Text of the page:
With the outbreak of the Civil War in early 1861, Gilmore was assigned to the staff of Brig. Gen.Thomas W. Sherman and accompanied him to Port Royal, Virginia. After being appointed as a brigadier general.

    Gillmore took charge of the siege operations against Fort Pulaski. A staunch advocate of the relatively new naval rifled guns, he was the first officer to effectively use them to knock out an enemy stone fortification. More than 5,000 artillery shells fell on Pulaski from a range of 1,700 yards during the short siege, which resulted in the fort's surrender after its walls were breached.

    "The result of the efforts to breach a fort of such strength and at such a distance confers high honor on the engineering skill and self-reliant capacity of General Gilmore. Failure in an attempt made in opposition to the opinion of the ablest engineers in the army would have destroyed him. Success, which in this case is wholly attributable to his talent, energy, and independence, deserves a corresponding reward." -- New York Tribune

    After an assignment in New York City, Gillmore traveled to Lexington, Kentucky, where he supervised the construction of Fort Clay on a hilltop commanding the city. He was then assigned to replace Maj. Gen. Ormsby M. Mitchel in charge of the X Corps after that officer's death from yellow fever.

    In addition, Gillmore commanded the Department of the South, consisting of North and South Carolina, Georgia and Florida, with headquarters at Hilton Head, from June 12, 1863, to May 1, 1864. Under his direction, the army constructed two earthen forts in coastal South Carolina -- Fort Mitchel and Fort Holbrook, located in the Spanish Wells area near Hilton Head Island.

    He commanded forces that occupied Morris Island, Fort Wagner, and Fort Gregg, and also participated in the destruction of Fort Sumter. On July 18, 1863, during the siege of Charleston, South Carolina, Gillmore launched a major assault on Fort Wagner.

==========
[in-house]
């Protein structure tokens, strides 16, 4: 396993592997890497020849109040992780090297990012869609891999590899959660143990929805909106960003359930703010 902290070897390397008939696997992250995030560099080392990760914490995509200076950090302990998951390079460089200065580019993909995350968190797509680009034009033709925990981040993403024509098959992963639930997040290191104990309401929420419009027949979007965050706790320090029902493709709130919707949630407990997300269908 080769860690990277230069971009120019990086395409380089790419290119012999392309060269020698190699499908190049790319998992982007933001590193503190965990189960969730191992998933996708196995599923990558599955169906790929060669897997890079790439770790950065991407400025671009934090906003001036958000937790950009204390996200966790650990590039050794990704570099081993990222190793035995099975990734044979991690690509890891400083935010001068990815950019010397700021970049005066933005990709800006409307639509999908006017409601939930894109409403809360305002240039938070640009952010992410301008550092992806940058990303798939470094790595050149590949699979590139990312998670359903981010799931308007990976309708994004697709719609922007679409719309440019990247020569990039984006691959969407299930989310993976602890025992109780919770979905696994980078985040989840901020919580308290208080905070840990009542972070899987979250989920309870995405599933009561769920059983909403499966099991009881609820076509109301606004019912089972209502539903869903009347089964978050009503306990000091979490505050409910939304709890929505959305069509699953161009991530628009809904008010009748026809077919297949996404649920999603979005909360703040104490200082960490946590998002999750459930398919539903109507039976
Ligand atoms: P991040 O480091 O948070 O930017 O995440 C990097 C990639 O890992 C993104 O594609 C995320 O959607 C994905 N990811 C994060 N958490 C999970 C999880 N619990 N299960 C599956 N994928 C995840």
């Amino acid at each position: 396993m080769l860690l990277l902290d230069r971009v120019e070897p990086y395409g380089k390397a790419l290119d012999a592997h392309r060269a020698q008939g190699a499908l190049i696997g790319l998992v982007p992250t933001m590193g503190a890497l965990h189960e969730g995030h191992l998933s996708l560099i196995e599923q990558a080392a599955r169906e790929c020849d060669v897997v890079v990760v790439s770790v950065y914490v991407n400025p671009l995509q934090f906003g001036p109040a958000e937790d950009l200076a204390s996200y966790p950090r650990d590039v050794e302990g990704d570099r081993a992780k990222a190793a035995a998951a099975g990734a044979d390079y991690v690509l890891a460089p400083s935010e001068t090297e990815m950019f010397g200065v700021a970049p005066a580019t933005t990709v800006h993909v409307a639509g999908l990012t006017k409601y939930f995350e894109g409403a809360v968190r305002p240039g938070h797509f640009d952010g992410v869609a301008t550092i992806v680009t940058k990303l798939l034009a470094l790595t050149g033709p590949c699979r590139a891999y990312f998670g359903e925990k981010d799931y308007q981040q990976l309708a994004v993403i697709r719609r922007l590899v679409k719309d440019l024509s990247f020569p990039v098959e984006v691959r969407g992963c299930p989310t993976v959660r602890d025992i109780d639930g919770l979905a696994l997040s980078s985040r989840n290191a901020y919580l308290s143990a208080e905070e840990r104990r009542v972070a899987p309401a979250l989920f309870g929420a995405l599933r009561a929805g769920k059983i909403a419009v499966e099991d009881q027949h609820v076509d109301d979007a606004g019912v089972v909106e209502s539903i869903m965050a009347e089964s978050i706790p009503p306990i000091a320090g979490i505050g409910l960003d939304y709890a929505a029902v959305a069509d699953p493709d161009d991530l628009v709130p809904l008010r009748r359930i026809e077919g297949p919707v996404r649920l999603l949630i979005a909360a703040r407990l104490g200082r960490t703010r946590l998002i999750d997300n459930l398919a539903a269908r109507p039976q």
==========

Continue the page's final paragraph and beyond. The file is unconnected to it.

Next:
The troops who assaulted Ft. Wagner were primarily from the 54th Massachusetts Regiment, which included only African-Americans in its complement. Gillmore had ordered that his forces be integrated and that African-Americans were not to be assigned menial tasks only, such as KP or latrine duty, but instead they were to carry arms into battle.

    They and their assault on Ft. Wagner were the subject of the 1989 Civil War movie Glory, which starred Morgan Freeman and Matthew Broderick. "So shortly after 6:30 p.m., on July 18, 1863, the Union Colonel Robert Gould Shaw (played by Matthew Broderick) readied the 600 men of the 54th Massachusetts regiment for an assault on Ft. Wager. Shaw was the 25 year old son of Boston abolitionists, was white, as were all his officers. Again, all the regiment's enlisted complement were ... African-American." [from the History Net, African American History, 54th Massachusetts Regiment].

    Although he does not receive attribution for his command in the credits, the African American troops in the movie "Glory" were in fact under General Gillmore's command and were engaged in battle because of his orders ordering that they be allowed to do so. Prior that time, a 1792 law forbade African Americans from participating in the military, i.e., it forbade "persons of color from serving in the militia" ...

    Gillmore asked for reassignment and left for Washington, D.C. On July 11, 1864, Gillmore organized new recruits and invalids into a 20,000-man force to help protect the city from a threat by 10,000 Confederates under Jubal A. Early, who had reached the outer defenses of the Union capital.

    Gillmore was breveted as a major general of volunteers and a lieutenant colonel of engineers in the regular army. In mid-May 1865, Gillmore ordered all remaining slaves in the territory under his command to be freed; later that month he imposed martial law to enforce his orders.

    With the war over, he resigned from the volunteer army on December 5, 1865.

    Gillmore returned to New York City and became a well known civil engineer, authoring several books and articles on structural materials, including cement. He was involved in the reconstruction of fortifications along the Atlantic coast (including, ironically, some that he had destroyed as a Union general) ...